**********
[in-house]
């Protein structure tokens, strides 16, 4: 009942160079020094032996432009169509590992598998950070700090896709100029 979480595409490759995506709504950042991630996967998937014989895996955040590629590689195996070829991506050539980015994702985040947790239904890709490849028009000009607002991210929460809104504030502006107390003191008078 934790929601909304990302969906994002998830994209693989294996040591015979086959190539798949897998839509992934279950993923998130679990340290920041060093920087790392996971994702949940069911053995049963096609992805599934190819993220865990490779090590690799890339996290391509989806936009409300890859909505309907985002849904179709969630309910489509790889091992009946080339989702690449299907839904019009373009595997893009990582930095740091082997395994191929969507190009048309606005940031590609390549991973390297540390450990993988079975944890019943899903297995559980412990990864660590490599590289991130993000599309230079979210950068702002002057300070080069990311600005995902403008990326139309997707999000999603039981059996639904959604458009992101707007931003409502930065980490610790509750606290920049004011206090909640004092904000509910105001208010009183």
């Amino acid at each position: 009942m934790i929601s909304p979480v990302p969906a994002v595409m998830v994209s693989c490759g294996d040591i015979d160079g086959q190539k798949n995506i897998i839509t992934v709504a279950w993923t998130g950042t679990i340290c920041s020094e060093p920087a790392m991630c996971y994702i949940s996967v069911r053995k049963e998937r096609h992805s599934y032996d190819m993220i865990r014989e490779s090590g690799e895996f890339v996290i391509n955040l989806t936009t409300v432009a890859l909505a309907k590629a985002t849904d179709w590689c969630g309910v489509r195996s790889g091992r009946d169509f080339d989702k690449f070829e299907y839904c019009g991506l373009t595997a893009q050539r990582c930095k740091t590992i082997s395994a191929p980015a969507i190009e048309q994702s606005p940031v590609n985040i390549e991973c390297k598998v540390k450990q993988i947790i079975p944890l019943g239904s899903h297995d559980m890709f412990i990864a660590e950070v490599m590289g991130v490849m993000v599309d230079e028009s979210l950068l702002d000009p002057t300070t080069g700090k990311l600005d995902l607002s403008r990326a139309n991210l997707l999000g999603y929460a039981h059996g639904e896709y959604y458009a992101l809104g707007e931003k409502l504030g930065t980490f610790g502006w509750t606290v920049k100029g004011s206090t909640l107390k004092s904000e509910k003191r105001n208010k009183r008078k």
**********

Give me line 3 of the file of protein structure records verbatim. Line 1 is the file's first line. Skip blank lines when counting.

């Amino acid at each position: 009942m934790i929601s909304p979480v990302p969906a994002v595409m998830v994209s693989c490759g294996d040591i015979d160079g086959q190539k798949n995506i897998i839509t992934v709504a279950w993923t998130g950042t679990i340290c920041s020094e060093p920087a790392m991630c996971y994702i949940s996967v069911r053995k049963e998937r096609h992805s599934y032996d190819m993220i865990r014989e490779s090590g690799e895996f890339v996290i391509n955040l989806t936009t409300v432009a890859l909505a309907k590629a985002t849904d179709w590689c969630g309910v489509r195996s790889g091992r009946d169509f080339d989702k690449f070829e299907y839904c019009g991506l373009t595997a893009q050539r990582c930095k740091t590992i082997s395994a191929p980015a969507i190009e048309q994702s606005p940031v590609n985040i390549e991973c390297k598998v540390k450990q993988i947790i079975p944890l019943g239904s899903h297995d559980m890709f412990i990864a660590e950070v490599m590289g991130v490849m993000v599309d230079e028009s979210l950068l702002d000009p002057t300070t080069g700090k990311l600005d995902l607002s403008r990326a139309n991210l997707l999000g999603y929460a039981h059996g639904e896709y959604y458009a992101l809104g707007e931003k409502l504030g930065t980490f610790g502006w509750t606290v920049k100029g004011s206090t909640l107390k004092s904000e509910k003191r105001n208010k009183r008078k």